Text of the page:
Interview and assessment centre support

Interview and assessment centre support

Below you will find interview and assessment centre hints and tips to help you succeed at this cruical stage of the recruitment process. We have prepared a page here about how to prepare for a virtual interview. 

Before the interview

You may be able to arrange an informal visit or telephone call with the Recruiting Manager to find out more about the job or team. If you really want the job, then it shows how keen you are to find out more. 

Prepare for questions

You will not know exactly what questions you will be asked, but you can use the job description and person specification to think what questions are likely to be asked. Put yourself in the interview's shoes and think what skills and competences they are looking for. Think of examples you can give to back up what you say. For example, if you say you are a good communicator, describe an occasion when you used your communication skills to good effect. It is good to have examples of what you have achieved or skills you have used. 

Practice out loud

It helps to practice your answers out loud - do not think 'oh yes, I will talk about when I worked for ABC organisation' as what is in your head still needs to be shaped into sentences and communicated to your interviewees. 

Do your research

You may be asked what you know about the Trust, so do your homework. You should also take a look at the latest developments or research in the field which relates to the job you have applied for as you may well be asked for your views or knowledge on this.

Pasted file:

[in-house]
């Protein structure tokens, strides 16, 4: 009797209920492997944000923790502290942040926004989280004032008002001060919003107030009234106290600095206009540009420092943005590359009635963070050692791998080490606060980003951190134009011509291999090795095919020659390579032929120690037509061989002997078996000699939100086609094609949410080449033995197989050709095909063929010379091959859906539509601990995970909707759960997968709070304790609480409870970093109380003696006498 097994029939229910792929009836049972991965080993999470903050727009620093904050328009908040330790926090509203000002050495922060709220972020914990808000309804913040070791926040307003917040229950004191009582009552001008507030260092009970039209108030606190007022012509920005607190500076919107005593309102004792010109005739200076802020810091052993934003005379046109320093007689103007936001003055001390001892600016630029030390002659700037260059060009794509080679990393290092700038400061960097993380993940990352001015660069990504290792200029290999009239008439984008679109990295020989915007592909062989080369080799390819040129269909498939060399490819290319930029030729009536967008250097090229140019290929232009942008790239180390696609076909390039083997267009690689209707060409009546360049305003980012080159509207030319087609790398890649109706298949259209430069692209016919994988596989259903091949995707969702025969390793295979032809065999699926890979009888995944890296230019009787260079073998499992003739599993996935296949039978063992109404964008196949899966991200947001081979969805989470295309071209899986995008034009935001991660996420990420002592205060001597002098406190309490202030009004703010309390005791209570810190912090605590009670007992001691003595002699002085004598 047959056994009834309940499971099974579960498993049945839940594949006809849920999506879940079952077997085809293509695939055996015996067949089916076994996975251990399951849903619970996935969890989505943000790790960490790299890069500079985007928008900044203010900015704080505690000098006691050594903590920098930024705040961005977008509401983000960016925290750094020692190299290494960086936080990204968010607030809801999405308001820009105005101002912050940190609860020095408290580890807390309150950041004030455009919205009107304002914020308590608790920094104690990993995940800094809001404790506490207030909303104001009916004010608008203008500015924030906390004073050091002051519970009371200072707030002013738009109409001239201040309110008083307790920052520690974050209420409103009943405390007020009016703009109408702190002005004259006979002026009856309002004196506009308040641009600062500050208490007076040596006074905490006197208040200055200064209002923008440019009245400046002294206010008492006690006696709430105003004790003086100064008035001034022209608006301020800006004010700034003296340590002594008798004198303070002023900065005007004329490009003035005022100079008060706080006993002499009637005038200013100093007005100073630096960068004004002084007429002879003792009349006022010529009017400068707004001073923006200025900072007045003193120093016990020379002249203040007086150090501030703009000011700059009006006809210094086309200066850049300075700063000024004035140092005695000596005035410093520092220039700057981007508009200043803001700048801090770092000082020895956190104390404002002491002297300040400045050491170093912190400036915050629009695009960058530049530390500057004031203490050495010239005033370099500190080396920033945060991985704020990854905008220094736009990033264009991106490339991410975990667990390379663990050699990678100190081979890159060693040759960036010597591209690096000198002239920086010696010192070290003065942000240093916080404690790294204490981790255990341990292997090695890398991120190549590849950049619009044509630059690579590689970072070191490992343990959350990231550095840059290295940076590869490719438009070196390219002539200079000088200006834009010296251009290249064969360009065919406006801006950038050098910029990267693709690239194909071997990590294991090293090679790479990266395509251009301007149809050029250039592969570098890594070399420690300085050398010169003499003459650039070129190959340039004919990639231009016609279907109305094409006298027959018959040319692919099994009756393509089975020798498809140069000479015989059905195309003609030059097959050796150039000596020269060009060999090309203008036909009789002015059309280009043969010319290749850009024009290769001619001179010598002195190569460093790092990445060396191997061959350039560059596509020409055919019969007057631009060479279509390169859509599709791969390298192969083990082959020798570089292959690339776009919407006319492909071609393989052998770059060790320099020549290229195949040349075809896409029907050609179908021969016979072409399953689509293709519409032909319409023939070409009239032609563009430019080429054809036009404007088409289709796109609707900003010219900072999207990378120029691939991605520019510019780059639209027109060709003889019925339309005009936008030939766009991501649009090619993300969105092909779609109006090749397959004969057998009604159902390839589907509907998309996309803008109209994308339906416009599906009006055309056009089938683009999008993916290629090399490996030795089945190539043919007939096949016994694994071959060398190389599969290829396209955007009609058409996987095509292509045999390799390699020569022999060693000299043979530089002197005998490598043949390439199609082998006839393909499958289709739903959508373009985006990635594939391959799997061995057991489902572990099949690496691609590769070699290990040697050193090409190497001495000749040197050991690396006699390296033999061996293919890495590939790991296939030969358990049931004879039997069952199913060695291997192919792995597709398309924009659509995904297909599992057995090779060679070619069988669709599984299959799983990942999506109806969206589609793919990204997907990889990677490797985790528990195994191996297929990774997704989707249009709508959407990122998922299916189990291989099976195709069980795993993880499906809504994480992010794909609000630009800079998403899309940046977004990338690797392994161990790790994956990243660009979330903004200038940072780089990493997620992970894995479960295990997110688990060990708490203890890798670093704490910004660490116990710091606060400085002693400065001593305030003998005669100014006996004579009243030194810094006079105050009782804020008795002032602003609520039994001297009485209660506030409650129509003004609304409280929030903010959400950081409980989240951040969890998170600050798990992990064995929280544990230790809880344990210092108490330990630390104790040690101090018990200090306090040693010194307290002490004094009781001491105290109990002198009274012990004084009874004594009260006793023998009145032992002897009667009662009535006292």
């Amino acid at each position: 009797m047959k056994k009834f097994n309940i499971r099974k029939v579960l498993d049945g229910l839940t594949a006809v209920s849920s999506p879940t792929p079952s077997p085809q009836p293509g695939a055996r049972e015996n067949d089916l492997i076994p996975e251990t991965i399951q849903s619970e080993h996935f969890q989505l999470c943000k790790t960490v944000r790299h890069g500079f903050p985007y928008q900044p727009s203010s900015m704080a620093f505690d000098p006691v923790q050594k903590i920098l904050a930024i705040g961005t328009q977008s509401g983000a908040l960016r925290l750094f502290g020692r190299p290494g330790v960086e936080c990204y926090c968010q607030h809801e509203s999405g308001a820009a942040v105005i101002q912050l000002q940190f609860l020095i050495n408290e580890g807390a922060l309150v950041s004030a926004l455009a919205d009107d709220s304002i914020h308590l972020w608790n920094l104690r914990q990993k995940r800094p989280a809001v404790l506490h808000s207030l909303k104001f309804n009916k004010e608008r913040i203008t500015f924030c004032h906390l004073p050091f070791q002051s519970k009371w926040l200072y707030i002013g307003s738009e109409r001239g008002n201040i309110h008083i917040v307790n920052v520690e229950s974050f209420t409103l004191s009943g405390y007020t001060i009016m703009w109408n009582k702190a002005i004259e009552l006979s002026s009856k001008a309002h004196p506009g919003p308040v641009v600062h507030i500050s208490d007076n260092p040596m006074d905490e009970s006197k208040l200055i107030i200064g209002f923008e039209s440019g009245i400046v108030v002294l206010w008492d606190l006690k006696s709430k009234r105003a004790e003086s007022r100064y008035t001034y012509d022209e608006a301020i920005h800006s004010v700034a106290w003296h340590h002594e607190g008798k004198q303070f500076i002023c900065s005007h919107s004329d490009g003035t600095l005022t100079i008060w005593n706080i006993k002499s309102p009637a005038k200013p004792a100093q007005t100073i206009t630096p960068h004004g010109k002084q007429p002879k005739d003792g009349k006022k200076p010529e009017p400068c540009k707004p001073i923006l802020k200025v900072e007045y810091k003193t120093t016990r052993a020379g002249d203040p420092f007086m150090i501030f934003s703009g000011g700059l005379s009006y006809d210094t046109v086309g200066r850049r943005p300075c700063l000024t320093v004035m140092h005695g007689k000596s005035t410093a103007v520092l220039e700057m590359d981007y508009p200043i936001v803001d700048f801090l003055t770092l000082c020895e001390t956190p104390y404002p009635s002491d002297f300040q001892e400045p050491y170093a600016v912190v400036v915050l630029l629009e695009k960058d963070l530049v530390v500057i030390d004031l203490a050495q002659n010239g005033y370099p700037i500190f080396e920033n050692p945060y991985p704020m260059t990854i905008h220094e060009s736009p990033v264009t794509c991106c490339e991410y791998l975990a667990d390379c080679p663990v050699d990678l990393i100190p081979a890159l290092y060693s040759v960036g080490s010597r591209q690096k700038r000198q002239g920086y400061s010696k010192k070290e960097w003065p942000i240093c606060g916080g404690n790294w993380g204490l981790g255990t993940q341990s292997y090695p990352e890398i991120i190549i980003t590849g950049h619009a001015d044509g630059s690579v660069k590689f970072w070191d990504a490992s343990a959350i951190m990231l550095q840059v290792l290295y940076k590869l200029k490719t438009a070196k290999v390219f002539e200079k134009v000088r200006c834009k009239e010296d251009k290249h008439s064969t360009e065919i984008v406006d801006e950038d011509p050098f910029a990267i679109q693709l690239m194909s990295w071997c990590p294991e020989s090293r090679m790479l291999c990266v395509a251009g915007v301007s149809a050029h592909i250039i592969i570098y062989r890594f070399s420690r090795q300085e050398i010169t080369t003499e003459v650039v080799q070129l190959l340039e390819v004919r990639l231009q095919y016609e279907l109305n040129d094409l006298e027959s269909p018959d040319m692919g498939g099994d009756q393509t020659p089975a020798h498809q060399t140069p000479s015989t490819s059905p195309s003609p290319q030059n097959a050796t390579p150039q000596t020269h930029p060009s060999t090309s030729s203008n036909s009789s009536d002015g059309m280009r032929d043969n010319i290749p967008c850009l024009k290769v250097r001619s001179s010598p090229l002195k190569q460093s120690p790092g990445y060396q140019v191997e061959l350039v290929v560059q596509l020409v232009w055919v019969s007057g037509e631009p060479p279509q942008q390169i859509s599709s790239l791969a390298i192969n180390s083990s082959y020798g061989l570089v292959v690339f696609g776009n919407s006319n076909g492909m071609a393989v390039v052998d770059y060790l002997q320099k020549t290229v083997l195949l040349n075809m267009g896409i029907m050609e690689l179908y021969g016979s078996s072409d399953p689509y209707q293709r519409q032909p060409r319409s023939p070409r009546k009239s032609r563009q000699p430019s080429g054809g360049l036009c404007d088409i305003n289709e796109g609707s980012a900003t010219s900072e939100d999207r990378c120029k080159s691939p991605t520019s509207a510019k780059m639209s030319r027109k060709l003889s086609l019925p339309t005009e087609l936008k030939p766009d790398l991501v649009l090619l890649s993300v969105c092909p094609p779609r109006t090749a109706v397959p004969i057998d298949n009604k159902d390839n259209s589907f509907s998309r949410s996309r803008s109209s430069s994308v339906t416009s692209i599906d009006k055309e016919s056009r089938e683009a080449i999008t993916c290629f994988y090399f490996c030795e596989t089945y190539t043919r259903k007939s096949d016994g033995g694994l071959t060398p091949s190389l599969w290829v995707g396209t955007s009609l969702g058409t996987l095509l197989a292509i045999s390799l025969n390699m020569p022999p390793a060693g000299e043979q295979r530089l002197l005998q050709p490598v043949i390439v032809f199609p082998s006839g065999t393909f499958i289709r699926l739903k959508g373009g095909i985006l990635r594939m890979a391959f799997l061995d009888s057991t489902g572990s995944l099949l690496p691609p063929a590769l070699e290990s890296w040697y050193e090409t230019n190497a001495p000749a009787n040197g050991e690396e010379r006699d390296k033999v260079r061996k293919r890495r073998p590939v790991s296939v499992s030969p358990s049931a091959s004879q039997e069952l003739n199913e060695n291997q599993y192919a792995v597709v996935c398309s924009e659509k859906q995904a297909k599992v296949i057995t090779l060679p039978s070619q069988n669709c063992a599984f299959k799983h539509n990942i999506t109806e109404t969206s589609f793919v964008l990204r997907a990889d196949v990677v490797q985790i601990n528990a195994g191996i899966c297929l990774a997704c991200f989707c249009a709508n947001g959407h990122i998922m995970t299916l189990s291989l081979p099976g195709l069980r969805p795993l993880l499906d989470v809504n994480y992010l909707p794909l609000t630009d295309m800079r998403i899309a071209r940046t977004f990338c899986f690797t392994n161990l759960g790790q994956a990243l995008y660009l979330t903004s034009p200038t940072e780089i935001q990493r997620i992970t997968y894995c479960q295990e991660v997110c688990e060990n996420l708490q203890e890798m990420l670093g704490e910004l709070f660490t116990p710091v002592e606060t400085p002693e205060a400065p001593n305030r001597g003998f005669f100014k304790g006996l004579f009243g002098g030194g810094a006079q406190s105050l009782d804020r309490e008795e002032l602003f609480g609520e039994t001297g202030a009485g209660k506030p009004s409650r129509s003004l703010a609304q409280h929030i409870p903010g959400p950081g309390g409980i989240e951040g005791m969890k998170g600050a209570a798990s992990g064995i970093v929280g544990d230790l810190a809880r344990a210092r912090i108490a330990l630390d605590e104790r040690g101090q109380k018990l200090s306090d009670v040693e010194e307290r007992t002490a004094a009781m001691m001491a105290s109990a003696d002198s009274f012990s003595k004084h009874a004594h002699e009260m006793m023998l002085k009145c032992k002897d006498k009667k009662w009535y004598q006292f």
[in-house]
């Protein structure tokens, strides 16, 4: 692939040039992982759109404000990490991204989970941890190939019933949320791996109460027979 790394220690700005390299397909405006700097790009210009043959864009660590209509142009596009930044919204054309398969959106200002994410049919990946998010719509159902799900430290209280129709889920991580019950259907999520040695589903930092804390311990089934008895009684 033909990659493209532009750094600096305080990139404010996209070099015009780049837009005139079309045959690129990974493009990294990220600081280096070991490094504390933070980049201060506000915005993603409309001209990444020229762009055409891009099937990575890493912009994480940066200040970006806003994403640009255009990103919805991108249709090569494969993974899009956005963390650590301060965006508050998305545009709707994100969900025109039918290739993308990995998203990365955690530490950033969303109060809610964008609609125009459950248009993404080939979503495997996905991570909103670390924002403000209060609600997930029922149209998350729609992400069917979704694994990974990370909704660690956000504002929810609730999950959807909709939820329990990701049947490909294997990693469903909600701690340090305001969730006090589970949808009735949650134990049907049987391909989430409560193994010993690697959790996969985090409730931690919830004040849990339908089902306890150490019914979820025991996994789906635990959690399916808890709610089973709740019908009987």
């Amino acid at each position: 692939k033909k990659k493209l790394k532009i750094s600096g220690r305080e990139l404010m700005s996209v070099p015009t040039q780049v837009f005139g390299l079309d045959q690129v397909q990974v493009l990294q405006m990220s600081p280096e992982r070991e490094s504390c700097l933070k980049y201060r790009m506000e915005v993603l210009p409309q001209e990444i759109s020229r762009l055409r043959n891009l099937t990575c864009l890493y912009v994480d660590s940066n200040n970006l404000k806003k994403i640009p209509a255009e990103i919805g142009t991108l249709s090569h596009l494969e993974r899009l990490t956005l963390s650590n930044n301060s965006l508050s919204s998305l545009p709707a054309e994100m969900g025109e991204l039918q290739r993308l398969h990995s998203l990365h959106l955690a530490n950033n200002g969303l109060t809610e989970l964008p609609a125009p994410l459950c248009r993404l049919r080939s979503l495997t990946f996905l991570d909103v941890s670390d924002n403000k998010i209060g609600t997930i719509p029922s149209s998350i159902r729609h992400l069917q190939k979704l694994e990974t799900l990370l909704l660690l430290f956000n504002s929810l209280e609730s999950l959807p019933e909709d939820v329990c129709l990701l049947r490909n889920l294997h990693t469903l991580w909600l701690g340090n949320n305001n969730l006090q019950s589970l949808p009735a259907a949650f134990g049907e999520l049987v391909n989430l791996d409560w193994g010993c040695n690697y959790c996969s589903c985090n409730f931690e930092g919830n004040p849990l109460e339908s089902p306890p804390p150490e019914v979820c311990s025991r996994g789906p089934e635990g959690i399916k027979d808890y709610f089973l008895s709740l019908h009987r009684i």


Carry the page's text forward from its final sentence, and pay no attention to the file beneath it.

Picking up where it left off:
Look the part

Your appearance alone will not get you a job, even if on a video call, but if you turn up scruffy for an interview, the panel's first impression is likely to be that you do not care about getting the job. Make sure you are clean and presentable, and they will see that you have made an effort. You do not have to buy a new suit, but yuo might want to make sure your shoes are polished, your clothes fit correctly, and that your accessories / makeup are not distracting. 

Presentation on the subject of...

If you are invited to make a presentation you can be imaginative but make sure you have answered the question and thought about the style of the company. Do not write long sentences and just read them out - bullet points are best so you can talk around them. Practice the presentation and time how long it takes as you may not be allowed to go over the stated time and may miss your most important points, pausing for breath, and speaking clearly. 

You may need to do a presentation over a view, therefore make time to practice showing your presentation to a family member or friend using the same video call software. 

Do not try to rush through to get it over with. 

Stay calm

Good preparation is key in control. If asked to attend a face-to-face interview, plan your journey allowing extra time for any unexpected delays. Get everything ready the day before the interview. If you are nervous about the journey and being on time, travel the route beforehand to be sure you know where you are going and how it will take to get there and where you will be able to park. 

Prepare your own questions

It is a good idea to ask some questions at interview to demonstrate your interest in the position. It shows you have really thought about what it will be like to work in that job or for that company. Ask two or three questions at most. Too many may look as though you did not do your research beforehand. You could prepare 4 or 5 questions as some may be covered in the interview and you will look as if you were not paying attention if you ask them again. You might ask about working arrangements, development opportunities, or about projects and plans, culture of the department, or company. Do not ask about pay - save that for the negoation after the interview if you are offered the job.